Shutdown

Shutdown is a trivial matter of freeing the two memory blocks we have requested from the CRT.

Allocation

To allocate a block, we must:

  1. Calculate the number of blocks required (rounding up)
  2. Iterate over the bitmap, looking for a series of (at least the requested amount of) contiguous free blocks (in this case, using a linear probe like a naive string search)
  3. Translate the bitmap address into an arena address
  4. Mark the blocks we have allocated as used in the bitmap, marking the first block as a boundary block

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void* BitmapAllocator::Allocate(unsigned int size)
{
	if (size == 0)
	{
		// See note
		return NULL;
	}

	// Calculate the number of blocks required (rounding up)
	unsigned int requiredblocks = size / m_Factor + ((size % m_Factor) > 0 ? 1 : 0);

	// Linear probe
	unsigned int location = 0;
	while (location <= m_Blocks - requiredblocks)
	{
		// Count the number of available blocks
		unsigned int available = 0;
		for (unsigned int i = 0; i < requiredblocks; i++)
		{
			if (m_Bitmap[i + location] != FreeBlock)
				break;
			available++;
		}

		if (available == requiredblocks)
		{
			void* pointer = (unsigned char*)m_Arena + m_Factor * location;

			// Mark the blocks as used
			m_Bitmap[location++] = BoundaryBlock;
			for (int i = 1; i < requiredblocks; i++)
				m_Bitmap[location++] = UsedBlock;
			return pointer;
		}
		else
			location = location + available + 1;
	}

	// Allocation failed, return NULL
	return NULL;
}

The see note part of the code above is because, strictly speaking, the standard requires that a zero byte allocation returns a unique memory address. In this case, we will flaunt the standard and simply return null.

Freeing

Freeing memory in a bitmap allocator is also very simple, we must:

  1. Check for a null pointer
  2. Convert a non-null pointer to a block entry
  3. Begin marking blocks as free, the first block should be a boundary block.
  4. Iterate forwards over the blocks in the bitmap until another boundary block is encountered, then stop.
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void BitmapAllocator::Free(void* pointer)
{
	if (pointer == NULL)
		return;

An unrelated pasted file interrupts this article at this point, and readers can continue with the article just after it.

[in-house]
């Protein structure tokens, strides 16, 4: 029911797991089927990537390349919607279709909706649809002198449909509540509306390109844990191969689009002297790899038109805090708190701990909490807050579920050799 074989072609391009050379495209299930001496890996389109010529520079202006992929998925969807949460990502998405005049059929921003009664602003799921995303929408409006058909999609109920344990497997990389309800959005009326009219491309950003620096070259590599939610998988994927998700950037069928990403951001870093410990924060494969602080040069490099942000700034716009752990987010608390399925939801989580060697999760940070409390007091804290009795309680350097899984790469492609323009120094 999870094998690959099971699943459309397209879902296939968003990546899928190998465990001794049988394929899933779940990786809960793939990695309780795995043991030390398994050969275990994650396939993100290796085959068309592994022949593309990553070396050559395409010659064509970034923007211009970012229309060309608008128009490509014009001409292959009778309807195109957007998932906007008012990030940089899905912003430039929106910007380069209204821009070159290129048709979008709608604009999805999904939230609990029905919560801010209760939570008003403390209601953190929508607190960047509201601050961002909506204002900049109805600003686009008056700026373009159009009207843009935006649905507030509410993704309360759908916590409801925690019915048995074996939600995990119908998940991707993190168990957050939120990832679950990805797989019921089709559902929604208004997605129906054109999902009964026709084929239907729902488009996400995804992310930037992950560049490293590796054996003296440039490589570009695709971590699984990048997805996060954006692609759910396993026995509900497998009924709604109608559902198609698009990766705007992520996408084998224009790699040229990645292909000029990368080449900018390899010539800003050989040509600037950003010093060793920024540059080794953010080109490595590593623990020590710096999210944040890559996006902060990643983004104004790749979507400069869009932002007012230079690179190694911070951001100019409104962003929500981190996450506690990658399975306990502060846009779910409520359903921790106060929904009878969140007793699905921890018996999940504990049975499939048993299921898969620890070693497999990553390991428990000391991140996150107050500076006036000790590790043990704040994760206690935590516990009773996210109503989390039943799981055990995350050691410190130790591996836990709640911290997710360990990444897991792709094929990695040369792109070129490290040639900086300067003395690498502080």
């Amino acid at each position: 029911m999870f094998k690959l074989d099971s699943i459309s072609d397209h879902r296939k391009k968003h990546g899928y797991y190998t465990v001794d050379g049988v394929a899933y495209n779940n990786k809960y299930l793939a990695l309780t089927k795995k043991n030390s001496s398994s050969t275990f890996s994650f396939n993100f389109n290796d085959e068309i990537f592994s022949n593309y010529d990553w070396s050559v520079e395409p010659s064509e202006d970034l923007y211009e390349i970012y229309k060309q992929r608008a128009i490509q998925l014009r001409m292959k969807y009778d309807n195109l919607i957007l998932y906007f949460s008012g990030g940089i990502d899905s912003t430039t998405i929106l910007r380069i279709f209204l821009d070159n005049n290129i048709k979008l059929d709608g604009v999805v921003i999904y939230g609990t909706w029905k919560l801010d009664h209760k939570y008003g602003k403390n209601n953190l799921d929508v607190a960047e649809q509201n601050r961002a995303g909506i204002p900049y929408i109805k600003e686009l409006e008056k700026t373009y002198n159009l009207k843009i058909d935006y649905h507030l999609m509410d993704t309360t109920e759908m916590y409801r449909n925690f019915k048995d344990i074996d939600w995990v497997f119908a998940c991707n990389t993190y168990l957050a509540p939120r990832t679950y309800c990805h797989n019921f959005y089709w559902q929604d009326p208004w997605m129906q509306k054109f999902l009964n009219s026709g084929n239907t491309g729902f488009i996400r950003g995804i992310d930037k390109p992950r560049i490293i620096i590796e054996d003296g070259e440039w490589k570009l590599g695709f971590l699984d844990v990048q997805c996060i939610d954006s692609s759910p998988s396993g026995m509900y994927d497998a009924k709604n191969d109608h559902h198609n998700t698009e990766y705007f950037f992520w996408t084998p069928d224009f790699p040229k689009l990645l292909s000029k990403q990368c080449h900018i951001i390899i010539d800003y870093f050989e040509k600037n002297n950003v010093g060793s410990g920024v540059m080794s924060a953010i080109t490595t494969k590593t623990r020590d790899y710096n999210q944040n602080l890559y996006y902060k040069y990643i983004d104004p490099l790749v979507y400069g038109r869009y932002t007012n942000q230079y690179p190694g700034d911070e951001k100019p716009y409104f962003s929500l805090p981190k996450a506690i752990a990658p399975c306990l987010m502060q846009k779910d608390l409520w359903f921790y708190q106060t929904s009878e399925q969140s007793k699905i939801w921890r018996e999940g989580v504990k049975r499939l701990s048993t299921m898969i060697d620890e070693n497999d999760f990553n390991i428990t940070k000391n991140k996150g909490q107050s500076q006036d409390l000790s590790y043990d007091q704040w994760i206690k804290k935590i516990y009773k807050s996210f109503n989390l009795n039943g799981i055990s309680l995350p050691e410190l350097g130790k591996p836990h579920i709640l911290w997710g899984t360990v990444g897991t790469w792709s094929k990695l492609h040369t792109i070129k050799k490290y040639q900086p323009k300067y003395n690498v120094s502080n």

// Convert pointer to block index
	unsigned int arenaptr = (unsigned int)((unsigned char*)pointer - (unsigned char*)m_Arena);
	unsigned int block = arenaptr / m_Factor;

	// Check for validity
	assert(block < m_Blocks);

	// Ensure this is the start of the allocation
	assert(arenaptr % m_Factor == 0);
	assert(m_Bitmap[block] == BoundaryBlock);

	// Mark blocks as free
	m_Bitmap[block++] = FreeBlock;
	while (block < m_Blocks && m_Bitmap[block] == UsedBlock)
	{
		m_Bitmap[block++] = FreeBlock;
	}
}

2.2 Where to now?

The bitmap allocator is an incredibly simple allocator. It has very little state information, and is the simplest form of allocator to implement. It is very fast at releasing memory, and a more serious version of the algorithm can speed up the allocation code enormously (using, for example, a free list, or by storing information about contiguous free counts in the bitmap). Unfortunately, it requires a large block of book-keeping memory to function, which remains constant. In addition, by its very design, it is inherently wasteful for small allocations (given that the size of an allocation is always a multiple of the block factor).

Nevertheless, in about 100 lines of code, we have come up with a workable memory manager. It doesn’t support resizing of the arena, and it doesn’t provide a particularly usable or scalable system for an actual application, but, it is a good contrast to the next allocator we will look at; which has a very different design. Once we have covered these two designs, we will look at more advanced algorithms to improve them, working towards a fully featured memory system.